claim they did this to head off future lawsuits. Intelligent, knowledgeable
people decided, after hearing the railroad's evidence, that there was no
doubt about the accident being caused by a moved rail.
Newspaper reporters were barred from
the hearing. They could do things like that then but the journalists still
An Elko newspaper photographer was accused
by the railroad of taking pictures from an angle which made the wreck look
worse than it was. He commented, "God knows, it would have been impossible
to make it look worse than it was."
Foote and other passengers claimed that
the streamliner was traveling very fast.
A sheriff and a constable both said
they could not find any evidence of rail tampering.
The FBI disagreed with the hearing decision.
Those who testified at the hearings
were mostly railroad employees and residents of railroad towns. Jobs could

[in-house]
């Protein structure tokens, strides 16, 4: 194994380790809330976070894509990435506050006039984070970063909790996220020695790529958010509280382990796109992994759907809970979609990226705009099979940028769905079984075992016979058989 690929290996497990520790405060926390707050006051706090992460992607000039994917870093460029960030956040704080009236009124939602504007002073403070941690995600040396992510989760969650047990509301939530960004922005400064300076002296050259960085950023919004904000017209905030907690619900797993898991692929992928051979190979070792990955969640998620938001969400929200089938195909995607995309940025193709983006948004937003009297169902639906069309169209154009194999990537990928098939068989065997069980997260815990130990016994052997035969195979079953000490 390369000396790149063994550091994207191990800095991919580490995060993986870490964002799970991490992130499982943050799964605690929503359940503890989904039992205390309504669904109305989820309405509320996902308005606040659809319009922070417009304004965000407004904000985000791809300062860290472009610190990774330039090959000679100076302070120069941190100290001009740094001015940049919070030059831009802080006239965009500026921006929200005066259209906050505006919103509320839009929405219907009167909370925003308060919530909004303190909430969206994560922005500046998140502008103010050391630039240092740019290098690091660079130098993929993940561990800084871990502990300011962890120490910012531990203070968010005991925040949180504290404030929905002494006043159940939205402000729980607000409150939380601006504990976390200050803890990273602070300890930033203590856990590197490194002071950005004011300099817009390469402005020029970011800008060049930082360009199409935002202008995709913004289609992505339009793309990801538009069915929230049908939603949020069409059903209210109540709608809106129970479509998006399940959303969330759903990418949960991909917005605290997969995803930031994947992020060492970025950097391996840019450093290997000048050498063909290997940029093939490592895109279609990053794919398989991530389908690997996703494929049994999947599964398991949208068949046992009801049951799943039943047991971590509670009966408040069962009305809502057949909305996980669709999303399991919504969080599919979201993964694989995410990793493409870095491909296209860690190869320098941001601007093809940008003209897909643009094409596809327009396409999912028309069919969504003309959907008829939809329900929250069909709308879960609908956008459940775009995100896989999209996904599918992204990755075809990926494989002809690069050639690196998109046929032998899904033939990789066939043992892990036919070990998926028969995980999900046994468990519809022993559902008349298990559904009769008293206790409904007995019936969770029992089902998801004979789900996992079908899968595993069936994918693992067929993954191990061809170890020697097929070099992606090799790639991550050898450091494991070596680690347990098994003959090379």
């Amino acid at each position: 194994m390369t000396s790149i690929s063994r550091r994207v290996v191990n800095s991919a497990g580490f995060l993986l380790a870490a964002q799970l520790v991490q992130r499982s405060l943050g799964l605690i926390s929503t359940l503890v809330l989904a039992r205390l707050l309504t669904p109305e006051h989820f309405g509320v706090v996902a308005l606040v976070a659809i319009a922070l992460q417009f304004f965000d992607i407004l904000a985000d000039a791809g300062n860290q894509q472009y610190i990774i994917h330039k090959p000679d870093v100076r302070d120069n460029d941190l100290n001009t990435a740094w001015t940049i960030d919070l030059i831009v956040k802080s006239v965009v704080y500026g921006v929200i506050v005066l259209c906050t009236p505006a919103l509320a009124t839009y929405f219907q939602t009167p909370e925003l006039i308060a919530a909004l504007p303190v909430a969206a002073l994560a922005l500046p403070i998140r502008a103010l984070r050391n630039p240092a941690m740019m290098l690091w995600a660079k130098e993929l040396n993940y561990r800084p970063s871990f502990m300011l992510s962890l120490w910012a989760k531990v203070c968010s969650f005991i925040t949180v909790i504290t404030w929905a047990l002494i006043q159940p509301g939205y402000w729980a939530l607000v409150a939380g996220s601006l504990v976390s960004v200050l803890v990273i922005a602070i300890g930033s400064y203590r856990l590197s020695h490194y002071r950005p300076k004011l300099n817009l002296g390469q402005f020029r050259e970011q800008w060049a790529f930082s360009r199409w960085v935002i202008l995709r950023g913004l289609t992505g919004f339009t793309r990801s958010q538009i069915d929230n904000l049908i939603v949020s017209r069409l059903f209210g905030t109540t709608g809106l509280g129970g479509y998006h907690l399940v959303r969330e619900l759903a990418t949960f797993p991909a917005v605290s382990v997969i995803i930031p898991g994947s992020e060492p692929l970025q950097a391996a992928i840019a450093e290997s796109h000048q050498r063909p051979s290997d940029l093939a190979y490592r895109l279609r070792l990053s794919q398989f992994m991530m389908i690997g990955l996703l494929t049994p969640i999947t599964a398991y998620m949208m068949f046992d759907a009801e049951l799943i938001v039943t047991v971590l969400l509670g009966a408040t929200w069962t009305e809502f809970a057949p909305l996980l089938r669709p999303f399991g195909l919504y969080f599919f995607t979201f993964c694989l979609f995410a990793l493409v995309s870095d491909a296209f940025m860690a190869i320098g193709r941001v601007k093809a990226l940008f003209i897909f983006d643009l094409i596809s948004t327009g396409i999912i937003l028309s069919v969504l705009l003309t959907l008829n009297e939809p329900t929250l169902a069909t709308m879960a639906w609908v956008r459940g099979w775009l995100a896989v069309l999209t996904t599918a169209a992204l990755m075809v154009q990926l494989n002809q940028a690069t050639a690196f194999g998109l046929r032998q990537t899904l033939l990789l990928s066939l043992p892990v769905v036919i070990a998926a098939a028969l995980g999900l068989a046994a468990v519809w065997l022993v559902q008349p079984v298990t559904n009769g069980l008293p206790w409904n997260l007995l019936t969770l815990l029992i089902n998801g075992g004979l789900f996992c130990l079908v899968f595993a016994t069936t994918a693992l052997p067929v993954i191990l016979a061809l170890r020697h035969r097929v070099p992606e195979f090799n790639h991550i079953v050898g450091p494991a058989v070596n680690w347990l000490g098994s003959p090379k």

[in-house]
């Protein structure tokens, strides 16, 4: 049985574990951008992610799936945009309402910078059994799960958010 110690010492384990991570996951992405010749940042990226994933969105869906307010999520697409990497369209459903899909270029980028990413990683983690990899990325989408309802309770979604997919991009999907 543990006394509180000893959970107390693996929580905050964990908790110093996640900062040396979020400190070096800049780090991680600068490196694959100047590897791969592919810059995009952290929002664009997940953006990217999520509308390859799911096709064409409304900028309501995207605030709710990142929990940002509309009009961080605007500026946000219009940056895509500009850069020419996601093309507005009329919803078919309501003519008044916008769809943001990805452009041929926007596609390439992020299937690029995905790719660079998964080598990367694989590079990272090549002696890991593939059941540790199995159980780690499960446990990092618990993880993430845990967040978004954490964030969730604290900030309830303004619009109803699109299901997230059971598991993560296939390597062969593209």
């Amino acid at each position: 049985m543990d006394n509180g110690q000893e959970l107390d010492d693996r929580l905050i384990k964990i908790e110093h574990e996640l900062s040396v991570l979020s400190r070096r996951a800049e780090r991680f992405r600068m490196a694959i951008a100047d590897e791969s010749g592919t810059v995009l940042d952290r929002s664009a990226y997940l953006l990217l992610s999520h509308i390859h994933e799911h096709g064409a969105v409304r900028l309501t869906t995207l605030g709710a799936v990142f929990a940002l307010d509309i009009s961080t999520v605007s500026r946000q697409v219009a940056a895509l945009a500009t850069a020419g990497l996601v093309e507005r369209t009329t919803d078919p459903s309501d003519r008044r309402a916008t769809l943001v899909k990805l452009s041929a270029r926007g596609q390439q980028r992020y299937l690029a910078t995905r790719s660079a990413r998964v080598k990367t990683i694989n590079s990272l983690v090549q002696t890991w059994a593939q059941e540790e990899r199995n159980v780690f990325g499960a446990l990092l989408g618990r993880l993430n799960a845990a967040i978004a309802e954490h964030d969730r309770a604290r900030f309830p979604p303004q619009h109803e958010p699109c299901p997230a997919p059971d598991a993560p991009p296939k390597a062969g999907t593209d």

have been lost if they charged the railroad with negligence.
If someone had been arrested, charged,
and convicted, perhaps the controversy would not still exist. There will
always suspicion and doubt about the cause.
Foote was eventually paid $7,500 which
almost covered his out of pocket hospital expenses. The SP refunded his
full extra fare price - five dollars, the amount he paid for traveling
on the City of San Francisco. The letter noted that the company technically
only had to refund the value of the unused portion but they were refunding
the full amount due to the interruption of their service. They did not
give back his regular ticket price.
July 10, 2002
Sources: "Recalling a Train Wreck" by Howard Hickson,
Northeastern Nevada Historical Society Quarterly (80-1) and "City of San
Francisco Wreck" by F.S. Foote, Jr., Northeastern Nevada Historical Society
These publications are, of course, much more complete
than the extreme condensed version in this story. Quarterlies are available
in the Museum Store of the Northeastern Nevada Museum, Elko.
Photographs from the archives of the Museum.
©Copyright 2002 by Howard Hickson. Permission to
use is given but, if any portion or all of this article is quoted, proper
credit must be given.